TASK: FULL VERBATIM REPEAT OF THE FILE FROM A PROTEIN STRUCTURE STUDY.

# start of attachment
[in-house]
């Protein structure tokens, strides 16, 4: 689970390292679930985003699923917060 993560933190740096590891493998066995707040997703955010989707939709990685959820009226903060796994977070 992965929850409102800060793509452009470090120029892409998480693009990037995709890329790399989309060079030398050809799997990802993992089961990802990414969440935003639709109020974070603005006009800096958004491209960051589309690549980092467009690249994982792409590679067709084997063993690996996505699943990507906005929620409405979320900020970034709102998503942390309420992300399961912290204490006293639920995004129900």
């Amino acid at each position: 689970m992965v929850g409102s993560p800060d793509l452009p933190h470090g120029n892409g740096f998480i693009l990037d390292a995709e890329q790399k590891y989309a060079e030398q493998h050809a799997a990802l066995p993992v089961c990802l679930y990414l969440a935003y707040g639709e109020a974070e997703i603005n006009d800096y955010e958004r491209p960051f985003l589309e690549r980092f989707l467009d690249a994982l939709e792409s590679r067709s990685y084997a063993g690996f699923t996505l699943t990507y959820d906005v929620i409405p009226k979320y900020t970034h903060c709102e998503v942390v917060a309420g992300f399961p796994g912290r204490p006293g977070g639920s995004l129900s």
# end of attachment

[in-house]
């Protein structure tokens, strides 16, 4: 689970390292679930985003699923917060 993560933190740096590891493998066995707040997703955010989707939709990685959820009226903060796994977070 992965929850409102800060793509452009470090120029892409998480693009990037995709890329790399989309060079030398050809799997990802993992089961990802990414969440935003639709109020974070603005006009800096958004491209960051589309690549980092467009690249994982792409590679067709084997063993690996996505699943990507906005929620409405979320900020970034709102998503942390309420992300399961912290204490006293639920995004129900």
């Amino acid at each position: 689970m992965v929850g409102s993560p800060d793509l452009p933190h470090g120029n892409g740096f998480i693009l990037d390292a995709e890329q790399k590891y989309a060079e030398q493998h050809a799997a990802l066995p993992v089961c990802l679930y990414l969440a935003y707040g639709e109020a974070e997703i603005n006009d800096y955010e958004r491209p960051f985003l589309e690549r980092f989707l467009d690249a994982l939709e792409s590679r067709s990685y084997a063993g690996f699923t996505l699943t990507y959820d906005v929620i409405p009226k979320y900020t970034h903060c709102e998503v942390v917060a309420g992300f399961p796994g912290r204490p006293g977070g639920s995004l129900s």